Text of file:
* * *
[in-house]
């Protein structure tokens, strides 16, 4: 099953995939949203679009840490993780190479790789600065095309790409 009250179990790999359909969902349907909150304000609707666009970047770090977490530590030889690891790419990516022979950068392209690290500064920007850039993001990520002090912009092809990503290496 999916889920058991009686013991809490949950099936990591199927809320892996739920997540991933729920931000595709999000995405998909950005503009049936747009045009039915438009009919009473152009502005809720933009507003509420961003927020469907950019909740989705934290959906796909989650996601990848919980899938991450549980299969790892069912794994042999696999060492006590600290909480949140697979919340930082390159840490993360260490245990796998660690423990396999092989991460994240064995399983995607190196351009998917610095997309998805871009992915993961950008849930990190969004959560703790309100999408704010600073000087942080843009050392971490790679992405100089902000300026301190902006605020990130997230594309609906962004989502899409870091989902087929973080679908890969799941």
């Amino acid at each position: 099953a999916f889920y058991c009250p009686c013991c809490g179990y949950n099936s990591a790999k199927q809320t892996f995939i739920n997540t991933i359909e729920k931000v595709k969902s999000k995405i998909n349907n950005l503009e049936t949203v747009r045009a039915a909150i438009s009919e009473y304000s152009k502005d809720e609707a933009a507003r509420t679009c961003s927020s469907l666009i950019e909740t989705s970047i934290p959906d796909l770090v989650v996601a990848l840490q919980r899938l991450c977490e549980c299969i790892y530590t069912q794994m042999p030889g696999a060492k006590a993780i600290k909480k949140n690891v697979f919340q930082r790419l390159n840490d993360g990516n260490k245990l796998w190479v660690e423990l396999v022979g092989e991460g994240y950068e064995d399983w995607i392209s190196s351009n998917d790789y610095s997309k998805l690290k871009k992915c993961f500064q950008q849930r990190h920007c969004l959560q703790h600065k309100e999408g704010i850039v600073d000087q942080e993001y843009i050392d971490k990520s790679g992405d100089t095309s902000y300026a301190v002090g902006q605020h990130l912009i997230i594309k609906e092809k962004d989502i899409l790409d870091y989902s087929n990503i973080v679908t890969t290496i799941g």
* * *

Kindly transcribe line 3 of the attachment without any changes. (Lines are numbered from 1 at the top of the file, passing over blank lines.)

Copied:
């Amino acid at each position: 099953a999916f889920y058991c009250p009686c013991c809490g179990y949950n099936s990591a790999k199927q809320t892996f995939i739920n997540t991933i359909e729920k931000v595709k969902s999000k995405i998909n349907n950005l503009e049936t949203v747009r045009a039915a909150i438009s009919e009473y304000s152009k502005d809720e609707a933009a507003r509420t679009c961003s927020s469907l666009i950019e909740t989705s970047i934290p959906d796909l770090v989650v996601a990848l840490q919980r899938l991450c977490e549980c299969i790892y530590t069912q794994m042999p030889g696999a060492k006590a993780i600290k909480k949140n690891v697979f919340q930082r790419l390159n840490d993360g990516n260490k245990l796998w190479v660690e423990l396999v022979g092989e991460g994240y950068e064995d399983w995607i392209s190196s351009n998917d790789y610095s997309k998805l690290k871009k992915c993961f500064q950008q849930r990190h920007c969004l959560q703790h600065k309100e999408g704010i850039v600073d000087q942080e993001y843009i050392d971490k990520s790679g992405d100089t095309s902000y300026a301190v002090g902006q605020h990130l912009i997230i594309k609906e092809k962004d989502i899409l790409d870091y989902s087929n990503i973080v679908t890969t290496i799941g």